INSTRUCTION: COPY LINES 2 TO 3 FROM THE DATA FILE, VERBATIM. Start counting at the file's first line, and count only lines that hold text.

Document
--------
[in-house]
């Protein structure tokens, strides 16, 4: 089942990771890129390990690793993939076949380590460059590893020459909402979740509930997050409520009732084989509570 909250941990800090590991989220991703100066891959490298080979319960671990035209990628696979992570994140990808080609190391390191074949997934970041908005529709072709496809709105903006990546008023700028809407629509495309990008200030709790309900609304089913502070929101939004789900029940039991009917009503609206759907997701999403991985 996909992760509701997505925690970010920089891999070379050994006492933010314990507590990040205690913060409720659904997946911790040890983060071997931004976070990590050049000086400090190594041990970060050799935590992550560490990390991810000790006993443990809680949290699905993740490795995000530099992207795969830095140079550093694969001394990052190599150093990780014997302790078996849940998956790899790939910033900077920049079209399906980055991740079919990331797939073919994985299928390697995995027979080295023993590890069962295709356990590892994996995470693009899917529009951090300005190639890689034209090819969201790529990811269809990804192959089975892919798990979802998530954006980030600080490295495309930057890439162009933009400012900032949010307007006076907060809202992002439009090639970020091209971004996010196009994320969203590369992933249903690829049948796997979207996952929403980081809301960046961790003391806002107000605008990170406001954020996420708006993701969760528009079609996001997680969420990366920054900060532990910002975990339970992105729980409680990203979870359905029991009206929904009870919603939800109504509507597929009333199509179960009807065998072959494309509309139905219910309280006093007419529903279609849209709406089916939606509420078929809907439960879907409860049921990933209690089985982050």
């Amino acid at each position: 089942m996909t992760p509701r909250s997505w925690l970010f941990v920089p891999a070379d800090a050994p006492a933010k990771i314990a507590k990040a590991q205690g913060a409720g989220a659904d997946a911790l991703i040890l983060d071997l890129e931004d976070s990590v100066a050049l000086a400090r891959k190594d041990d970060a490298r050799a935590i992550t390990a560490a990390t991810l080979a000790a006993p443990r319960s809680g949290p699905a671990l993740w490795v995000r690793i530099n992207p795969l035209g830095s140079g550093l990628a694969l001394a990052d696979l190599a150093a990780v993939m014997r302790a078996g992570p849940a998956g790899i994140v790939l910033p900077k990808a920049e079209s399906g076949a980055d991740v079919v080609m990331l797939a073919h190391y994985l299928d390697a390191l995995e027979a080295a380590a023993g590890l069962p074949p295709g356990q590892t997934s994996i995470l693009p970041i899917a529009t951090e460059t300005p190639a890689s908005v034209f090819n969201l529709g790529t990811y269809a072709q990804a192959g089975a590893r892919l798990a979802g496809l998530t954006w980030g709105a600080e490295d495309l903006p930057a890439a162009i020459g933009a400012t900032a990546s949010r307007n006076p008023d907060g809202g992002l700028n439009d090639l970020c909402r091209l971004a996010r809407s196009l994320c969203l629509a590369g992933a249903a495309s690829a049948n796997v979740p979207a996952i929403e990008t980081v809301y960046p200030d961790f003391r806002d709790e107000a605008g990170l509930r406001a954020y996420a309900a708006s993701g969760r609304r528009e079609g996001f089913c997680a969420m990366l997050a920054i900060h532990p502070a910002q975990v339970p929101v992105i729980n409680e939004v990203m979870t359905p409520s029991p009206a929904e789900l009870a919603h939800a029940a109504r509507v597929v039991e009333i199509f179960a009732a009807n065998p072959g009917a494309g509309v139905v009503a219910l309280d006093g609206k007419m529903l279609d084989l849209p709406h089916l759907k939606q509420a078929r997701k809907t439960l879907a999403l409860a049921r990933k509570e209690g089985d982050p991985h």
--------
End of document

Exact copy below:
């Protein structure tokens, strides 16, 4: 089942990771890129390990690793993939076949380590460059590893020459909402979740509930997050409520009732084989509570 909250941990800090590991989220991703100066891959490298080979319960671990035209990628696979992570994140990808080609190391390191074949997934970041908005529709072709496809709105903006990546008023700028809407629509495309990008200030709790309900609304089913502070929101939004789900029940039991009917009503609206759907997701999403991985 996909992760509701997505925690970010920089891999070379050994006492933010314990507590990040205690913060409720659904997946911790040890983060071997931004976070990590050049000086400090190594041990970060050799935590992550560490990390991810000790006993443990809680949290699905993740490795995000530099992207795969830095140079550093694969001394990052190599150093990780014997302790078996849940998956790899790939910033900077920049079209399906980055991740079919990331797939073919994985299928390697995995027979080295023993590890069962295709356990590892994996995470693009899917529009951090300005190639890689034209090819969201790529990811269809990804192959089975892919798990979802998530954006980030600080490295495309930057890439162009933009400012900032949010307007006076907060809202992002439009090639970020091209971004996010196009994320969203590369992933249903690829049948796997979207996952929403980081809301960046961790003391806002107000605008990170406001954020996420708006993701969760528009079609996001997680969420990366920054900060532990910002975990339970992105729980409680990203979870359905029991009206929904009870919603939800109504509507597929009333199509179960009807065998072959494309509309139905219910309280006093007419529903279609849209709406089916939606509420078929809907439960879907409860049921990933209690089985982050």
């Amino acid at each position: 089942m996909t992760p509701r909250s997505w925690l970010f941990v920089p891999a070379d800090a050994p006492a933010k990771i314990a507590k990040a590991q205690g913060a409720g989220a659904d997946a911790l991703i040890l983060d071997l890129e931004d976070s990590v100066a050049l000086a400090r891959k190594d041990d970060a490298r050799a935590i992550t390990a560490a990390t991810l080979a000790a006993p443990r319960s809680g949290p699905a671990l993740w490795v995000r690793i530099n992207p795969l035209g830095s140079g550093l990628a694969l001394a990052d696979l190599a150093a990780v993939m014997r302790a078996g992570p849940a998956g790899i994140v790939l910033p900077k990808a920049e079209s399906g076949a980055d991740v079919v080609m990331l797939a073919h190391y994985l299928d390697a390191l995995e027979a080295a380590a023993g590890l069962p074949p295709g356990q590892t997934s994996i995470l693009p970041i899917a529009t951090e460059t300005p190639a890689s908005v034209f090819n969201l529709g790529t990811y269809a072709q990804a192959g089975a590893r892919l798990a979802g496809l998530t954006w980030g709105a600080e490295d495309l903006p930057a890439a162009i020459g933009a400012t900032a990546s949010r307007n006076p008023d907060g809202g992002l700028n439009d090639l970020c909402r091209l971004a996010r809407s196009l994320c969203l629509a590369g992933a249903a495309s690829a049948n796997v979740p979207a996952i929403e990008t980081v809301y960046p200030d961790f003391r806002d709790e107000a605008g990170l509930r406001a954020y996420a309900a708006s993701g969760r609304r528009e079609g996001f089913c997680a969420m990366l997050a920054i900060h532990p502070a910002q975990v339970p929101v992105i729980n409680e939004v990203m979870t359905p409520s029991p009206a929904e789900l009870a919603h939800a029940a109504r509507v597929v039991e009333i199509f179960a009732a009807n065998p072959g009917a494309g509309v139905v009503a219910l309280d006093g609206k007419m529903l279609d084989l849209p709406h089916l759907k939606q509420a078929r997701k809907t439960l879907a999403l409860a049921r990933k509570e209690g089985d982050p991985h």